The wild swan that has endeared itself to an entire community is back in rehab.
The swan, which has become the Comox Valley’s ‘unofficial’ bird, has been observed and tracked by photographers and nature lovers alike since it was first spotted in the area last summer.
Back then, the swan had a broken wing, and the Mountainaire Avian Rescue Society was getting regular calls from concerned residents, advising MARS representatives of its activities.
“She was actually at the Little River Nature Park originally, and was unable to migrate last year,” said MARS rehab manager Gyl Andersen, in a previous interview. “We had sightings reported to us throughout the summer – mostly people just checking in and letting us know how she is doing.”
MARS volunteers finally caught up with the swan and brought it to the wildlife centre for a winter of rehab.
The swan was released back into the Courtenay estuary in the spring, and eventually found its way back to the Little River Nature Park. On Thursday, July 22, the Smiley family saw it and became concerned.
“We arrived at Little River Nature Park yesterday to find our feathery friend sat on the bank in the full day sun. It was straight away obvious that she was not doing too well,” said Ella Smiley who, along with her family, manages the Comox Valley Wildlife Sightings Facebook page. “We noticed a little while ago that she was holding her (left) leg on her back strangely and differently to her right leg. Today (July 23) she did not even attempt to move away. We called MARS Wildlife Rescue Centre who were amazing! They sent a very efficient gent out to get her. They arrived super fast and he scooped her up with immense care. So back to MARS she goes to be checked out. We hope she is going to be okay, we have grown very fond of this white feathered beauty!”
‘Swanny Jo’ – as, according to MARS, the swan has been affectionately dubbed – is back in care at MARS, and this rehab process will take some time.
“Her left ankle is very swollen – it appears infected, so she was unable to get up and walk around,” said Anderson when contacted by The Record Saturday morning. “I think it’s possible that she stepped on something, or she might even have a little thorn or something in there. It does feel like there is something encased in the infection. So it was probably a puncture wound or a foreign body that entered in there.”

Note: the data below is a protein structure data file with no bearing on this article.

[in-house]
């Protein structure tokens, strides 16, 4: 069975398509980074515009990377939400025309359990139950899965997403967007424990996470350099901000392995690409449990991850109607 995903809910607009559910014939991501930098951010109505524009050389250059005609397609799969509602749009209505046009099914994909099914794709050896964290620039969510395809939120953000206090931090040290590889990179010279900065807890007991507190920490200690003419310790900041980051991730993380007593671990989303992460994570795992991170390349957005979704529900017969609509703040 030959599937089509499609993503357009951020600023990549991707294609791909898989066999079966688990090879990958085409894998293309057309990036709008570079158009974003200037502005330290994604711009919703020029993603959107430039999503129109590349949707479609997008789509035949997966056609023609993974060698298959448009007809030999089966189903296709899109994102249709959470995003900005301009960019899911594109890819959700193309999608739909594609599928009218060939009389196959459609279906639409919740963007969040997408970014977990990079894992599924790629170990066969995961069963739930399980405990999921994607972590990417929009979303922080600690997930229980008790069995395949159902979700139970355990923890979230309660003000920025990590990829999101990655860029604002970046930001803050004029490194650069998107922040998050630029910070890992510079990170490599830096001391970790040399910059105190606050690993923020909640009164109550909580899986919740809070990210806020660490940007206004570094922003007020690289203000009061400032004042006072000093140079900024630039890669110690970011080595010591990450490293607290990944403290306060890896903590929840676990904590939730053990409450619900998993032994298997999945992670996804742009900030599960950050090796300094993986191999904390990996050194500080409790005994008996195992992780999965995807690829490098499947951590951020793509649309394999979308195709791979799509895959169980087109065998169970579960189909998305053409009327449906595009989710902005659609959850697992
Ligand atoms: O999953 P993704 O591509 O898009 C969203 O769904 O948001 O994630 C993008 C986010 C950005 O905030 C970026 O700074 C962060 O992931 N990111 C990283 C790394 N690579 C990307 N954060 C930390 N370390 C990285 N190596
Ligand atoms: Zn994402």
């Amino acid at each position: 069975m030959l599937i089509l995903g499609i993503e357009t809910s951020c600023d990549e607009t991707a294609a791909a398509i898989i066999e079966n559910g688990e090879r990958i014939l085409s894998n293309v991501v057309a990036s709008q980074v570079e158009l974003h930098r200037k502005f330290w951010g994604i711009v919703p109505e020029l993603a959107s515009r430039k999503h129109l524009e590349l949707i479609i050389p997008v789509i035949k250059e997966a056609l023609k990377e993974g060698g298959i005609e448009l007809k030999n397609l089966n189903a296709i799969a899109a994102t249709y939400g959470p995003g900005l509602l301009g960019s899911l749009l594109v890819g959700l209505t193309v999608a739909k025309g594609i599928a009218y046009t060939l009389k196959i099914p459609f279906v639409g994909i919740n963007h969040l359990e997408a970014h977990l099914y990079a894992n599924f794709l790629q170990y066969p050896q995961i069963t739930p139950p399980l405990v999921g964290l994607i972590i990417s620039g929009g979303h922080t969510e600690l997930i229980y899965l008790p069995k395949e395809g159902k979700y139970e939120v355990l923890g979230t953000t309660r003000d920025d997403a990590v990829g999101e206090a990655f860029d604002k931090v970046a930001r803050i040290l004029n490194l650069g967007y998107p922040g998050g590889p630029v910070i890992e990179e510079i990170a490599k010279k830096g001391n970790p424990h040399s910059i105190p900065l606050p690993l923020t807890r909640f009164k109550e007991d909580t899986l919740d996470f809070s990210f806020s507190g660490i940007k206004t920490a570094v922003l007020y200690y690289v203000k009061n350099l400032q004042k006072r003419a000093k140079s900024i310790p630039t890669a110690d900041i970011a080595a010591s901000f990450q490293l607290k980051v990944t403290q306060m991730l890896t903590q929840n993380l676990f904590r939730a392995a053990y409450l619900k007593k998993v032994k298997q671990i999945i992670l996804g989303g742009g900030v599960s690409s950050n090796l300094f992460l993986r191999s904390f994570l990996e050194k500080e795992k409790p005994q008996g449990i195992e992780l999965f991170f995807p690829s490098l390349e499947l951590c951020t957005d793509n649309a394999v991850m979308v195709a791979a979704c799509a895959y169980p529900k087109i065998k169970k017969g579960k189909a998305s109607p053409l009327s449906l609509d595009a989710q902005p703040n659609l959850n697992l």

Anderson said surgery is not out of the question.
“It (rehab) will be a while. She will be on antibiotics for a couple of weeks, and then she might need some surgery to remove all the infected material from the foot. Then she will have to recuperate. We want her to not be limping or anything when we return her to the wild.”
Anderson said the chances of rehab are “fairly good at this point. We are always a bit guarded but we think she will make a full recovery.”
Anderson said she has never come across a wild animal that has captured the heart of a community the way Swanny Jo has.
“It seems that everybody knows about her, watches over her, so it’s really quite a unique situation.”
Swanny Jo never did regain the ability to fly, so she will not be migrating this winter, which could be cause for concern.
“She fully moulted all her feathers, so she should have been able to… but she has not been able to fly,” said Anderson. “She might have to over-winter here (at MARS) again, unless we can make sure that she has the support she needs over the winter in the wild. But it does sound like she is pretty much a permanent resident of the Little River area.”
And a temporary resident at MARS. Again.